“However, we need to consider the reasons behind this drop in attendance. These can include increased time pressure, part-time jobs taken on during the flexibility of online learning or caring responsibilities. Not to mention the increased prevalence of anxiety and stress as they step into a new learning environment.”

Dr Alison Yeates:
“I took up my first full-time lectureship post in September 2021 when most universities were still operating on a fully remote basis. Prior to this I worked as a researcher at the same institution, so I didn’t feel like a complete ‘newbie’ as I transitioned to my academic role.
“Furthermore, most of the learning material I inherited had already been developed into an online format and the frantic rush to set up digital infrastructure had settled down. However, I wasn’t prepared for the fact that post-COVID it would feel like starting all over again.
“My role involves the coordination of laboratory practical classes for undergraduate students, so I started the return to on-campus teaching earlier than most – students attended practical classes on campus, masked and fully social distancing, while all lectures remained online. The hybrid university was still a ghost town and I arguably felt even more isolated than I did at home.
“In 2022/23, the return of fully on-campus operations ramped up and suddenly life seemed busier than ever. It was great to be back, but a lot had changed in the university system and as an early career lecturer I found my imposter syndrome had also upped its game.
“Finally being able to meet people without a digital interface is mostly wonderful, but I found suddenly having to communicate effectively to hundreds of students a real challenge to my confidence. I have also had to learn that although students email at all hours of the day and night, I do not need to respond to them in real time, which is harder than it sounds.
“And then there’s the ever-growing to-do list: reverting online material and assessment for a classroom setting, organising rooms, catching colleagues in person, pastoral support, mixing office work with work-from-home days, finding time for continuing professional development and, oh yes, that little thing called research!”

Support still needed 

In an article for Higher Education in 2022[1], a survey of how the first UK lockdown affected doctoral and early career researchers found that a common theme was a disruption to research. This has hit those at the early stages of their career the hardest. There may also be an imbalance between those who used COVID-19 to get ahead in their career progression and those who were unable to do so because of extra responsibilities or difficulties at home.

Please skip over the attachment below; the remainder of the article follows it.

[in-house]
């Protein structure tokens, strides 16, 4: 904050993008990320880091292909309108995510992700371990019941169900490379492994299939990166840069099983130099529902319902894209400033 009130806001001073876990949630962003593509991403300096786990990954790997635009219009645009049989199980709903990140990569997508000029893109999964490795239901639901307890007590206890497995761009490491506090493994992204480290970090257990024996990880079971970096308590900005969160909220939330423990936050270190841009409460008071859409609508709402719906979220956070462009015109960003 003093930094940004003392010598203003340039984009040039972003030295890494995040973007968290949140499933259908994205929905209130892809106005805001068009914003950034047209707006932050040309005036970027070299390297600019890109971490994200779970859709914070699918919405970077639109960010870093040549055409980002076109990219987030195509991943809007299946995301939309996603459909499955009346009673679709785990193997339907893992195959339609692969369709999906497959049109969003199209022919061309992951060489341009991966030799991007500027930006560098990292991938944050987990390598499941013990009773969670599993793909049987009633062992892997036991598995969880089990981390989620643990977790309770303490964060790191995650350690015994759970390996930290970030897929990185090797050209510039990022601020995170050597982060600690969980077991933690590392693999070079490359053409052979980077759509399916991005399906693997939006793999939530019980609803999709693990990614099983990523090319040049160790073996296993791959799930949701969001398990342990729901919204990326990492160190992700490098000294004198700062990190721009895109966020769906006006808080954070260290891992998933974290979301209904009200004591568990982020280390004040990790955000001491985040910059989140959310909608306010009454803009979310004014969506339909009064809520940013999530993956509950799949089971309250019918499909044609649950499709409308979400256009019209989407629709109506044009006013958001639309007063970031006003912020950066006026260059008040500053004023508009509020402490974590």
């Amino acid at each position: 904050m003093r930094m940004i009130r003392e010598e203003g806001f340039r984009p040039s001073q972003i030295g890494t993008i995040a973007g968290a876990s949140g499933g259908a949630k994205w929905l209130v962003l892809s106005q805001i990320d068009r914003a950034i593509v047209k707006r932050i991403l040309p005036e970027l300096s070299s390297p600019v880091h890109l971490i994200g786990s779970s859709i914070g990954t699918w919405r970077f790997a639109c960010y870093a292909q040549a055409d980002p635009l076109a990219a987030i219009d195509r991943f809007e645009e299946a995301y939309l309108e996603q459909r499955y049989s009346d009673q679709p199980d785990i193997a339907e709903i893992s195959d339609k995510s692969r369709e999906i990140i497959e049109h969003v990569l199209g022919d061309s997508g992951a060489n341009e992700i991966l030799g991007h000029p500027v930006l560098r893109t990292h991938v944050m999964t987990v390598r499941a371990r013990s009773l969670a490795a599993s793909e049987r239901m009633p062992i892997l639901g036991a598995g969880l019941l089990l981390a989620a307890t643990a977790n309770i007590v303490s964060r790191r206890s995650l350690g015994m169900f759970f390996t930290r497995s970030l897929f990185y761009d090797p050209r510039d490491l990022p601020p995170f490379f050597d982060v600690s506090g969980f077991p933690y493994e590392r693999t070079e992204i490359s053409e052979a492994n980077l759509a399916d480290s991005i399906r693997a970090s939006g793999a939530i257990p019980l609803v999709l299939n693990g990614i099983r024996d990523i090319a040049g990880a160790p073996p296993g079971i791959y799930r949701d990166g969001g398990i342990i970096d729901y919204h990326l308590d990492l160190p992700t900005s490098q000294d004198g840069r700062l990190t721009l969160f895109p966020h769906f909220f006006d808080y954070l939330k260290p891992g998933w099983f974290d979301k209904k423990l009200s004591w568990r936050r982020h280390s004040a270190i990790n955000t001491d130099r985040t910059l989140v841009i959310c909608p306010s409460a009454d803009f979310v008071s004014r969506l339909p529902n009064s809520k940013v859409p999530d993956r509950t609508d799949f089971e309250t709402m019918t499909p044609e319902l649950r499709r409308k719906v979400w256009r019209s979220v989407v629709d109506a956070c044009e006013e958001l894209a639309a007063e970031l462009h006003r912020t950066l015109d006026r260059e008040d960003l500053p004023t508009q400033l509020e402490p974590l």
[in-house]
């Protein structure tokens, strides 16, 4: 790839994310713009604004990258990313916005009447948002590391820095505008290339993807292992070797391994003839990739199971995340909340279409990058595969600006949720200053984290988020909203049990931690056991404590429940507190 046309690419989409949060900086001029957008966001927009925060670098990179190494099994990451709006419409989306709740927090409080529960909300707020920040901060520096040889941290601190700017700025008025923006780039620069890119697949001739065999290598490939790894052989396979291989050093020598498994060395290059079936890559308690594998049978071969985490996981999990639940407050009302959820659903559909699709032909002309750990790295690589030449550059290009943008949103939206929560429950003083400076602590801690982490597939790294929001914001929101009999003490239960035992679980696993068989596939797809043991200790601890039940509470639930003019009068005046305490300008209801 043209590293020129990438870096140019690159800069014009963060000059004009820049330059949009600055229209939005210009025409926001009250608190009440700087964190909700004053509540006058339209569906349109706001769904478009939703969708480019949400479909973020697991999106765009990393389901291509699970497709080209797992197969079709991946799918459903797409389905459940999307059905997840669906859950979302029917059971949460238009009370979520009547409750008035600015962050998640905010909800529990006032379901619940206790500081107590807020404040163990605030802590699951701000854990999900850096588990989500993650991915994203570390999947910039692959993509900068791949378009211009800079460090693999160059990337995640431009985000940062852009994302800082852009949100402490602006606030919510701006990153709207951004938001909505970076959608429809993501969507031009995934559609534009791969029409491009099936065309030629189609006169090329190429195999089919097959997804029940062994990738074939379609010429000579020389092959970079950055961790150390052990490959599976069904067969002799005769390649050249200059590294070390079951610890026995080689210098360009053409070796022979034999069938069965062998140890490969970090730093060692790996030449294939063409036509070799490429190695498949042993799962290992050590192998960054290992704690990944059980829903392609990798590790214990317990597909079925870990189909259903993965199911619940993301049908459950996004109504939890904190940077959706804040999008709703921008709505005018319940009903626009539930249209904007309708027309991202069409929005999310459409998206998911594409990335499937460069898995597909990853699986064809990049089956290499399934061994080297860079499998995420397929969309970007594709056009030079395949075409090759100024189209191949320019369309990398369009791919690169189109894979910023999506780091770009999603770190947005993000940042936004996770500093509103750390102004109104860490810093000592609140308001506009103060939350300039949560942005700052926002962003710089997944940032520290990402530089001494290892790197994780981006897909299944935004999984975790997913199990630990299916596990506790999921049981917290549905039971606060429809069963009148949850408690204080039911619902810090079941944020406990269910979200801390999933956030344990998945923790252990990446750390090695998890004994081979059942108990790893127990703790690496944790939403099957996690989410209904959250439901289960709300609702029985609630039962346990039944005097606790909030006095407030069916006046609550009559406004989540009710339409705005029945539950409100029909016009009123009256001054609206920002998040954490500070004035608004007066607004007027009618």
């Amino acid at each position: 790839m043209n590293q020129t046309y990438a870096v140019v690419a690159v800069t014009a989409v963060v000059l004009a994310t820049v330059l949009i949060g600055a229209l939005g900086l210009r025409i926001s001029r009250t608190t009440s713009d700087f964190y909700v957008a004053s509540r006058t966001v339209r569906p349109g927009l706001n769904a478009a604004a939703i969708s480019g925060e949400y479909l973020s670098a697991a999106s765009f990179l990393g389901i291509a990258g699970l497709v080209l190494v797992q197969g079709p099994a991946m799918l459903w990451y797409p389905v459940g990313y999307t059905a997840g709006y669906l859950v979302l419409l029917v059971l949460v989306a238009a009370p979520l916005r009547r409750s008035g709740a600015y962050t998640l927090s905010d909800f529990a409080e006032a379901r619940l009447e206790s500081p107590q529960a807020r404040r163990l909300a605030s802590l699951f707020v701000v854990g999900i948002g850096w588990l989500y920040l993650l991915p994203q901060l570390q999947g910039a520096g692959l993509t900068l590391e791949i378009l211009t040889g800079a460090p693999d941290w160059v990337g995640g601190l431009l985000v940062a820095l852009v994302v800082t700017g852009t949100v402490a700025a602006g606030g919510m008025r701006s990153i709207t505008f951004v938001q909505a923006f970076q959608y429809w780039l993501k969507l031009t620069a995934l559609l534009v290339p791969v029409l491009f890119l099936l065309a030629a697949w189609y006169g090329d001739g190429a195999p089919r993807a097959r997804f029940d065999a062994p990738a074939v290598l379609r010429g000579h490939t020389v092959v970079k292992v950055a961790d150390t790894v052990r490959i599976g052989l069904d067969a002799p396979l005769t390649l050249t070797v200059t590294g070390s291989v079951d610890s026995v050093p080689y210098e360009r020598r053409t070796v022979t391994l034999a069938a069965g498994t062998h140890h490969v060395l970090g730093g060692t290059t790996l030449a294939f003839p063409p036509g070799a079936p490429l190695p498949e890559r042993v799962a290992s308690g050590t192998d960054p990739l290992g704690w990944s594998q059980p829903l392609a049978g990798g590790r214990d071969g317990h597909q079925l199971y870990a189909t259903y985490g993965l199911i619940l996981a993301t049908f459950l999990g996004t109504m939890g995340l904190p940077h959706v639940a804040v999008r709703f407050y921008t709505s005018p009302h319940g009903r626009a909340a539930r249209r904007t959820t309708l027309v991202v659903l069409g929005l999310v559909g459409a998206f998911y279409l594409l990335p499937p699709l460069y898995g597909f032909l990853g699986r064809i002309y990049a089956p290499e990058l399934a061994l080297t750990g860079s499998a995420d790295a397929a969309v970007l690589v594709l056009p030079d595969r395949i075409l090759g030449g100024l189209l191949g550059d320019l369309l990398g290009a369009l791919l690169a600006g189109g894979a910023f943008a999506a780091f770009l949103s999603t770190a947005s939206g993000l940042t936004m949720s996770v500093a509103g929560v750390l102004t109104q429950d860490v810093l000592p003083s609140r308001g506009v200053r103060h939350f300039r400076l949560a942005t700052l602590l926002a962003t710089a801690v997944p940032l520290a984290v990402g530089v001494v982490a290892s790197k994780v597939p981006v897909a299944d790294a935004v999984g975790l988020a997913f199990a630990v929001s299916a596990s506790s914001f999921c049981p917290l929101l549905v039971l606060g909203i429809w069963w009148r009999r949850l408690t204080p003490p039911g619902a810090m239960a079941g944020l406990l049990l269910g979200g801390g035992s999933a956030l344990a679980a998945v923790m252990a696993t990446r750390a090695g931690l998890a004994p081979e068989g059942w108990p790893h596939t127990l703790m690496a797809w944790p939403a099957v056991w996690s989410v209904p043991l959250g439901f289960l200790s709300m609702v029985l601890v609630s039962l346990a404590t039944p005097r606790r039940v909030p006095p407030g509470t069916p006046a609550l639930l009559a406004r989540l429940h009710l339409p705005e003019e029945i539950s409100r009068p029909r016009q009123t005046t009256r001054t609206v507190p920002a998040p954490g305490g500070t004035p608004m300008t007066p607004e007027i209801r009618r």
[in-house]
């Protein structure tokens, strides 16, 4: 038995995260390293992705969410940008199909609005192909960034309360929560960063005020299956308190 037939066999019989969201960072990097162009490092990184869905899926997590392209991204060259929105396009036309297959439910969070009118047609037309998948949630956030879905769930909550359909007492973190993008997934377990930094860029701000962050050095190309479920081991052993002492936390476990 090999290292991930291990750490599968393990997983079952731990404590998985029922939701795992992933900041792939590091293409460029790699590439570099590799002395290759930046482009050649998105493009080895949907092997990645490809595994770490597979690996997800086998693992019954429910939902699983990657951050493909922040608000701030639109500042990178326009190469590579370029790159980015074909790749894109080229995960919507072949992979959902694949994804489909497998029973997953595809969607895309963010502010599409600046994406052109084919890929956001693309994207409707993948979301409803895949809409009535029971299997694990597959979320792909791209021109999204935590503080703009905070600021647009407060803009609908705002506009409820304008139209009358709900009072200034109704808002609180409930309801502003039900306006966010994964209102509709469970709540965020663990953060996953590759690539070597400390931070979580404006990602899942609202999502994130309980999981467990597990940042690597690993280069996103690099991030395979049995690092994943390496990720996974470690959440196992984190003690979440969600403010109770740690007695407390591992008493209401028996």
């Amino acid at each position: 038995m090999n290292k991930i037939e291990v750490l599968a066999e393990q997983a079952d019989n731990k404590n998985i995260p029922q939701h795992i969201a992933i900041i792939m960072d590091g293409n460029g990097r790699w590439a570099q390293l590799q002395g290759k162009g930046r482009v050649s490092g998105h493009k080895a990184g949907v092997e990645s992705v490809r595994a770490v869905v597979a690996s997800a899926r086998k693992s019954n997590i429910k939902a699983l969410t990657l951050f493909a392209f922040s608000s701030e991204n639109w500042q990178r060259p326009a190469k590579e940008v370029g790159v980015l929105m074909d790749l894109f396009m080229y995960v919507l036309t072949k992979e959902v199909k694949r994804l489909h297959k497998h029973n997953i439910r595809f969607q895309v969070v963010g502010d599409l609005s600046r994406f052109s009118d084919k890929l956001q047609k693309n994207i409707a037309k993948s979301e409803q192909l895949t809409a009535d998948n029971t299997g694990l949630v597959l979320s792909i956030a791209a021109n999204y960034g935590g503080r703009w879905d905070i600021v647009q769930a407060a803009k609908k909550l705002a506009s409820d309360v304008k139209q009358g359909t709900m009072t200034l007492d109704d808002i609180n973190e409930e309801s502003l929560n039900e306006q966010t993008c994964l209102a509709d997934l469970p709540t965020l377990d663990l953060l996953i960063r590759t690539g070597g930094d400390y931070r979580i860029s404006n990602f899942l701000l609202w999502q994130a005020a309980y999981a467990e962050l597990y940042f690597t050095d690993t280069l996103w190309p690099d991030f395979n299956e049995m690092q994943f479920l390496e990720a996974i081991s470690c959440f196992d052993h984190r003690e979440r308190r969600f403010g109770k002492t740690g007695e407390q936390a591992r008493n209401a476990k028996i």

Read any article examining staff perspectives on COVID and what jumps out is the huge range of both negative and positive experiences. Some positives in the workplace include greater flexibility, spontaneity and convenience in meeting/collaborating, and improved creativity and work-life balance.
We have managed to find a happy medium for the students, combining the strengths of remote delivery with the benefit of in-person teaching and learning. Hopefully, there is real momentum for these positive changes in the university setting to be maintained for the benefit of both students and staff.

However, to do so, it seems more important than ever that adequate understanding and support is in place for students, early career researchers and lecturers – we are, after all, the future of bioscience in this country.

Key to this will be support from the Heads of University Biosciences ECL group and internal networks for institution-specific issues. Having a buddying or mentoring system, and tiers of support from staff with different stages of experience, can also support ECL’s integration into academia. Where institutions don’t already have such schemes in place, this is an opportunity for us to step forward and help develop this supportive culture ourselves.

Dr Rochelle Hockney is a senior lecturer in biomedical science at Leeds Beckett University and an advisory member of the Heads of University Biosciences Early Career Lecturer Biosciences group (HUBS ECLBio).
Dr Alison Yeates is a lecturer in biomedical science at Ulster University and a member of the Nutrition and Innovation Centre for Food and Health (NICHE) at Ulster. She is also an advisory member of the HUBS ECLBio group.

1) Jackman, P.C. et al. The impact of the first COVID-19 lockdown in the UK for doctoral and early career researchers. High. Educ. 84, 705–722 (2022).